The Smart Lock Feature allows Android users (Android version 5.0 and later) to automatically unlock their smartphone whenever a trusted device, Wi-Fi network or geo location is in close proximity. Trusted devices could either be NFC tags or Bluetooth devices. Looking at Bluetooth devices, it turned out that the Smart Lock implementation had at least one security issue that got resolved.
BlueDumping is the act of causing a Bluetooth device to ‘dump’ it’s stored link key, thereby creating an opportunity for key-exchange sniffing to take place. The attacks on link keys and PINs were first publicised by Ollie Whitehouse, at CanSecWest, in which he describes a method by which the PIN and link-keys can be obtained if a pairing event can be witnessed with a Bluetooth sniffer.
The BlueBump attack is the Bluetooth equivalent to a very cool physical security thread called key bumping. When used correctly, an appropriate bump key can be used to open any lock in seconds. Since the BlueBump attack is also about keys (link keys in this case) we named this attack after this amazing technique.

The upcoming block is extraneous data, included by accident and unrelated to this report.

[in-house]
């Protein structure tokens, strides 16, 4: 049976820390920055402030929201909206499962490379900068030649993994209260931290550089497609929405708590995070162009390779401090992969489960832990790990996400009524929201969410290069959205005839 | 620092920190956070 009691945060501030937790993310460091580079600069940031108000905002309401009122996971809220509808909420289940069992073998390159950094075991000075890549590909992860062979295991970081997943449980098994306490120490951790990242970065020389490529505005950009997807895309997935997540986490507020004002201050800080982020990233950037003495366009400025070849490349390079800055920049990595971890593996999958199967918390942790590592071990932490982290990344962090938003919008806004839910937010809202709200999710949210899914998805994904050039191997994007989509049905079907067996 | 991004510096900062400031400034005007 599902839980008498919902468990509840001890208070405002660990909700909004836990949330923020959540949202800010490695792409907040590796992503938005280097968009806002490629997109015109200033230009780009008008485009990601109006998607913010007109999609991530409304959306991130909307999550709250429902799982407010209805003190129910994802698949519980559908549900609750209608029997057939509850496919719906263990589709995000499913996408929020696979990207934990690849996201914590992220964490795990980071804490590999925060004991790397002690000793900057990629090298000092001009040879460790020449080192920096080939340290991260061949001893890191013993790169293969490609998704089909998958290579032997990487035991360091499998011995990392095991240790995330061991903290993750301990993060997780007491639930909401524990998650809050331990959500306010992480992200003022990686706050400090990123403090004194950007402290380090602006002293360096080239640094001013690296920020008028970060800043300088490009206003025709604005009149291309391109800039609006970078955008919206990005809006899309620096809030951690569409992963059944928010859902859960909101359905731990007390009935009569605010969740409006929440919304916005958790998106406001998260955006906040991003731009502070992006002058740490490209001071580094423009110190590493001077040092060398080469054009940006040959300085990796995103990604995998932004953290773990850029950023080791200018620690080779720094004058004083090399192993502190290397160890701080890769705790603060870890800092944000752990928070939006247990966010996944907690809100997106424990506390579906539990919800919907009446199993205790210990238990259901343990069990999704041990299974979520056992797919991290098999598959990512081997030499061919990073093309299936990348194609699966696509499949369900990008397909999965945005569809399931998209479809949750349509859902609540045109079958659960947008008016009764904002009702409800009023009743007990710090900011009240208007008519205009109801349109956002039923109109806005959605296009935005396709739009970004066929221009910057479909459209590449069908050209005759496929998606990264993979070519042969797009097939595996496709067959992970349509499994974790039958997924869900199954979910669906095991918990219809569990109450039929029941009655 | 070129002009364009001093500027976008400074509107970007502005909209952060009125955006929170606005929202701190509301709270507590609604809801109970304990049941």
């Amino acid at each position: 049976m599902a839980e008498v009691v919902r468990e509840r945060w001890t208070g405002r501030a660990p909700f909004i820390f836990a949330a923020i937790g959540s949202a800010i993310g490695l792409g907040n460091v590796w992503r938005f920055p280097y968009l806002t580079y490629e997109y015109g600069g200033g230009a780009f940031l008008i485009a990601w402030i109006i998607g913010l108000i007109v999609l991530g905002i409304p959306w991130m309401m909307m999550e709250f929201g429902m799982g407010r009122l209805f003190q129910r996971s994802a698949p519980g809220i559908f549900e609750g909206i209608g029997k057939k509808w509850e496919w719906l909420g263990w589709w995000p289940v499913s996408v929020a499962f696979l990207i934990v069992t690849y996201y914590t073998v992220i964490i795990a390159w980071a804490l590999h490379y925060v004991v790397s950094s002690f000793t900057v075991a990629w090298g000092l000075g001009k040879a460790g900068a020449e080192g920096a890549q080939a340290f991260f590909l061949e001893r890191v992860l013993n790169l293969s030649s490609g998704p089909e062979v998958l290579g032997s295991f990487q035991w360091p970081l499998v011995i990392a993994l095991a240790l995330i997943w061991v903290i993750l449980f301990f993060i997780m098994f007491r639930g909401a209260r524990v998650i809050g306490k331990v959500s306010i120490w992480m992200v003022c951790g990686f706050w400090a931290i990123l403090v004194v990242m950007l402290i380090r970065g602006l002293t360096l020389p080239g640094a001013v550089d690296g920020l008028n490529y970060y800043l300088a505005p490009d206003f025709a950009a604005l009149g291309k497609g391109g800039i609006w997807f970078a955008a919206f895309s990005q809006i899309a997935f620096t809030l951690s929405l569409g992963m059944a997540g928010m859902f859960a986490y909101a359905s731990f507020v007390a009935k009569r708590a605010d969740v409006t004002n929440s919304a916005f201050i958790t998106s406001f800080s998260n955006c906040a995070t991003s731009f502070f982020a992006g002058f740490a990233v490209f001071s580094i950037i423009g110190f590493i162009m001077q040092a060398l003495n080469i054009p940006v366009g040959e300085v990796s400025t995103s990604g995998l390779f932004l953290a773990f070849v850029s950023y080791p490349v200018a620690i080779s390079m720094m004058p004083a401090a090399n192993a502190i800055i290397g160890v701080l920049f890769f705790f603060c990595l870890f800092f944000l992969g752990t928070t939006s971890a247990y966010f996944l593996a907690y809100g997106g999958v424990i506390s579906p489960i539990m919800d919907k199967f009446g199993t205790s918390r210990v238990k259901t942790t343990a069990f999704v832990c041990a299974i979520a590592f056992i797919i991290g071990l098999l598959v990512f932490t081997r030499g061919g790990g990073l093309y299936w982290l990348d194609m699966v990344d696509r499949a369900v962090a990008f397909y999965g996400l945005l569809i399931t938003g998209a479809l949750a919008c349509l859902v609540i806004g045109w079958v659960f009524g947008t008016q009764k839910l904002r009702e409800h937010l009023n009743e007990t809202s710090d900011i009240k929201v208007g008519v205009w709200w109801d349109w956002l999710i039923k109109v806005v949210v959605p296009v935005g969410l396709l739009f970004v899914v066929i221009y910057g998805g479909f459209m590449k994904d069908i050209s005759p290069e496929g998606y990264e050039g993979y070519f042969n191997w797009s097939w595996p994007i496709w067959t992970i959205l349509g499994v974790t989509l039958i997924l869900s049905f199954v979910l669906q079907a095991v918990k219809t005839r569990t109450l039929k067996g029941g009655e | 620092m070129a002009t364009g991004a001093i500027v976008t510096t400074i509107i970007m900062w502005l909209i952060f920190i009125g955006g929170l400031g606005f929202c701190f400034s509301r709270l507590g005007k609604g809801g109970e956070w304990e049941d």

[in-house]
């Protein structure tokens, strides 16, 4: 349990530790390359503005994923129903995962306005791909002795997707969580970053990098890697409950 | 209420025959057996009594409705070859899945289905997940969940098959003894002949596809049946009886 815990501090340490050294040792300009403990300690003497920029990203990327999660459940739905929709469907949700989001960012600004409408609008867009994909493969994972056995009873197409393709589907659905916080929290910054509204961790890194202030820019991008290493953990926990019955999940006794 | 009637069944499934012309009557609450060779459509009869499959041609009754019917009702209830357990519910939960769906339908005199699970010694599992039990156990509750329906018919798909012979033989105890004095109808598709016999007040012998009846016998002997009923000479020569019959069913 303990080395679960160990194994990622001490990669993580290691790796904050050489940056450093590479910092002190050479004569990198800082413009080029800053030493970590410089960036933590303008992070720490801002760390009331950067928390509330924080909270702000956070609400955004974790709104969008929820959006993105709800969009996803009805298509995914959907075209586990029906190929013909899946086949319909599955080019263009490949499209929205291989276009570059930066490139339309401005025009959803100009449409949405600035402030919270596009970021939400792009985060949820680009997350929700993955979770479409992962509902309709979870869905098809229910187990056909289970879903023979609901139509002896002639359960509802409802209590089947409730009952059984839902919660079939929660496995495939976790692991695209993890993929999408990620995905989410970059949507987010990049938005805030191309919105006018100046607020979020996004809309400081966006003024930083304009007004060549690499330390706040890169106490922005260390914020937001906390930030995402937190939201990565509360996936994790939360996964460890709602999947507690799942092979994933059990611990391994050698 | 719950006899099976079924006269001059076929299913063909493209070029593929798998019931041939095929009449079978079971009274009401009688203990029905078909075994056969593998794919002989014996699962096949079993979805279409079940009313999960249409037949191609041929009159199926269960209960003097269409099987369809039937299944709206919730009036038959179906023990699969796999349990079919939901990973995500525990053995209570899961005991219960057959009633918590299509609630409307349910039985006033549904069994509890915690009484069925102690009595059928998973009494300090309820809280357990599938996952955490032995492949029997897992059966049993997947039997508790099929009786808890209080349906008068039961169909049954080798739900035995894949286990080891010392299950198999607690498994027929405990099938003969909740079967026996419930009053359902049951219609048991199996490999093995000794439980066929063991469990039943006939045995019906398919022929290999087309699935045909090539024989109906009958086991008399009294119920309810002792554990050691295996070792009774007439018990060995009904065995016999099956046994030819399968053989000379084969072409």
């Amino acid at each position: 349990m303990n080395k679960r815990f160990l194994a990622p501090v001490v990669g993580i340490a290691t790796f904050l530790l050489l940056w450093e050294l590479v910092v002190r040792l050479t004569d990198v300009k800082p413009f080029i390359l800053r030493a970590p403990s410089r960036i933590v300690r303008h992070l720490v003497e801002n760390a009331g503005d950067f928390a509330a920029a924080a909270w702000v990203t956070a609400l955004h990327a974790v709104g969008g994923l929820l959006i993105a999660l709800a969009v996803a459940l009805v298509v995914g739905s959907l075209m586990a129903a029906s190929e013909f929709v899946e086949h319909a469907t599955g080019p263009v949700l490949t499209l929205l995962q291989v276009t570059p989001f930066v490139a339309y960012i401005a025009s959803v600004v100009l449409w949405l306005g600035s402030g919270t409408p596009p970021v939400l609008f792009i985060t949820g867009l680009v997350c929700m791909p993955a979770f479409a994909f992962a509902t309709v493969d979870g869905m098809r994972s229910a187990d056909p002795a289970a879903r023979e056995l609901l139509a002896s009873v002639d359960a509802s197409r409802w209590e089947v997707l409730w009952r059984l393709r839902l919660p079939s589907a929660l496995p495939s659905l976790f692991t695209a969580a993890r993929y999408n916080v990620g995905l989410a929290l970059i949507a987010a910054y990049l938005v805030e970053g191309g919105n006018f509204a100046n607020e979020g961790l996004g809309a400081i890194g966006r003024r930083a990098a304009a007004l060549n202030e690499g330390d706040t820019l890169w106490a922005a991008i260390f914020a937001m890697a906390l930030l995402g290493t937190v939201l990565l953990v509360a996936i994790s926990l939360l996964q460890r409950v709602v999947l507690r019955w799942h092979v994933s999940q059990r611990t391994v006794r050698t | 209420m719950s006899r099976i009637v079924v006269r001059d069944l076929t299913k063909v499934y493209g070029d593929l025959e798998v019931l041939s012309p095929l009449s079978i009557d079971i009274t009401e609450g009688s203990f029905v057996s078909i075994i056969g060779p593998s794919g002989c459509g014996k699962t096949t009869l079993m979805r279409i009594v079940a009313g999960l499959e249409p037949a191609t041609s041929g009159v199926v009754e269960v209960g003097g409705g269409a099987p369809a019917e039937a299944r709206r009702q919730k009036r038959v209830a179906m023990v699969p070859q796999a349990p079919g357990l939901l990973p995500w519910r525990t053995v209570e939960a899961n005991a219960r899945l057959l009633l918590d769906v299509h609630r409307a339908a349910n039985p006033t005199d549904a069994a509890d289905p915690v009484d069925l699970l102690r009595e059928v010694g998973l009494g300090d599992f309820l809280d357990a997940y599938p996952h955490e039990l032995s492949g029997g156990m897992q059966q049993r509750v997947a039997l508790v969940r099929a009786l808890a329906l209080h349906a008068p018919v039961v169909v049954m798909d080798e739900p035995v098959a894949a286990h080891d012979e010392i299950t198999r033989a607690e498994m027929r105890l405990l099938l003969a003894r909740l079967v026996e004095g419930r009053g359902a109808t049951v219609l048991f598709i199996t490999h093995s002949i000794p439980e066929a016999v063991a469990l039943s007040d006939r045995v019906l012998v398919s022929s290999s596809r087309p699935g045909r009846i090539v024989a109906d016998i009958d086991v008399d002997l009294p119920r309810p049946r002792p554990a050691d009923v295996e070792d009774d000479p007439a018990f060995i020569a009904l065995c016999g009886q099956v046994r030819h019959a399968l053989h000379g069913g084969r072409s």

BlueSnarf++ is an attack that is very similar to the famous BlueSnarf attack. The main difference is that BlueSnarf++ is an attack where the attacker has full read/write access to the device’s filesystem. The manufacturers of the devices that are known to be vulnerable have been informed about this issue.
The HeloMoto attack has been discovered by Adam Laurie and is a combination of the BlueSnarf attack and the BlueBug attack. The attack is called HeloMoto, since it was discovered on Motorola phones. Method The HeloMoto attack takes advantage of the incorrect implementation of the ‘trusted device’ handling on some Motorola devices.
BlueSmack is a Bluetooth attack that knocks out some Bluetooth-enabled devices immediately. This Denial of Service attack can be conducted using standard tools that ship with the official Linux Bluez utils package. Introduction The ‘Ping of Death’ is basically a network ping packet that used to knock out early versions of Microsoft Windows 95.
The BlueSnarf attack is probably the most famous Bluetooth attack, since it is the first major security issue related to Bluetooth enabled devices. BlueSnarf has been identified by Marcel Holtmann in September 2003. Independently, Adam Laurie discovered the same vulneralbility in November 2003 posted the issue on Bugtraq and got in touch with the respective device manufacturers.